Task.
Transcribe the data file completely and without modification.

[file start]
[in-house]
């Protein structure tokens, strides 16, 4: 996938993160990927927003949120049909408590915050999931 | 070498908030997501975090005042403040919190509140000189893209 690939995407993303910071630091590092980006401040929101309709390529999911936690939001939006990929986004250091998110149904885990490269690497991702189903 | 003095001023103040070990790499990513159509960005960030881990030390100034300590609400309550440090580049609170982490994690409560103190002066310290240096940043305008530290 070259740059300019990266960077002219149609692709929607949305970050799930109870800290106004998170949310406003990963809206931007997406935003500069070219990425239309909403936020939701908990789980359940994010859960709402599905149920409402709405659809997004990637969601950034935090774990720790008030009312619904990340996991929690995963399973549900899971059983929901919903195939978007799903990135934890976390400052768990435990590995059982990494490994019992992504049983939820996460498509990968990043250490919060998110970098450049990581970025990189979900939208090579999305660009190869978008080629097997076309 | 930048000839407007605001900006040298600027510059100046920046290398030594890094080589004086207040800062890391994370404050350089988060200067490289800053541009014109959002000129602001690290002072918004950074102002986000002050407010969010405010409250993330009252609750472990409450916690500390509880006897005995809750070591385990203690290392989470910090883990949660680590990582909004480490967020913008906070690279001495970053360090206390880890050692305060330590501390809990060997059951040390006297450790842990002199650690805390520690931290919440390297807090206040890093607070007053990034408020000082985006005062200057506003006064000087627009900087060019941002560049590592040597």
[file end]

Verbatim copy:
[in-house]
């Protein structure tokens, strides 16, 4: 996938993160990927927003949120049909408590915050999931 | 070498908030997501975090005042403040919190509140000189893209 690939995407993303910071630091590092980006401040929101309709390529999911936690939001939006990929986004250091998110149904885990490269690497991702189903 | 003095001023103040070990790499990513159509960005960030881990030390100034300590609400309550440090580049609170982490994690409560103190002066310290240096940043305008530290 070259740059300019990266960077002219149609692709929607949305970050799930109870800290106004998170949310406003990963809206931007997406935003500069070219990425239309909403936020939701908990789980359940994010859960709402599905149920409402709405659809997004990637969601950034935090774990720790008030009312619904990340996991929690995963399973549900899971059983929901919903195939978007799903990135934890976390400052768990435990590995059982990494490994019992992504049983939820996460498509990968990043250490919060998110970098450049990581970025990189979900939208090579999305660009190869978008080629097997076309 | 930048000839407007605001900006040298600027510059100046920046290398030594890094080589004086207040800062890391994370404050350089988060200067490289800053541009014109959002000129602001690290002072918004950074102002986000002050407010969010405010409250993330009252609750472990409450916690500390509880006897005995809750070591385990203690290392989470910090883990949660680590990582909004480490967020913008906070690279001495970053360090206390880890050692305060330590501390809990060997059951040390006297450790842990002199650690805390520690931290919440390297807090206040890093607070007053990034408020000082985006005062200057506003006064000087627009900087060019941002560049590592040597």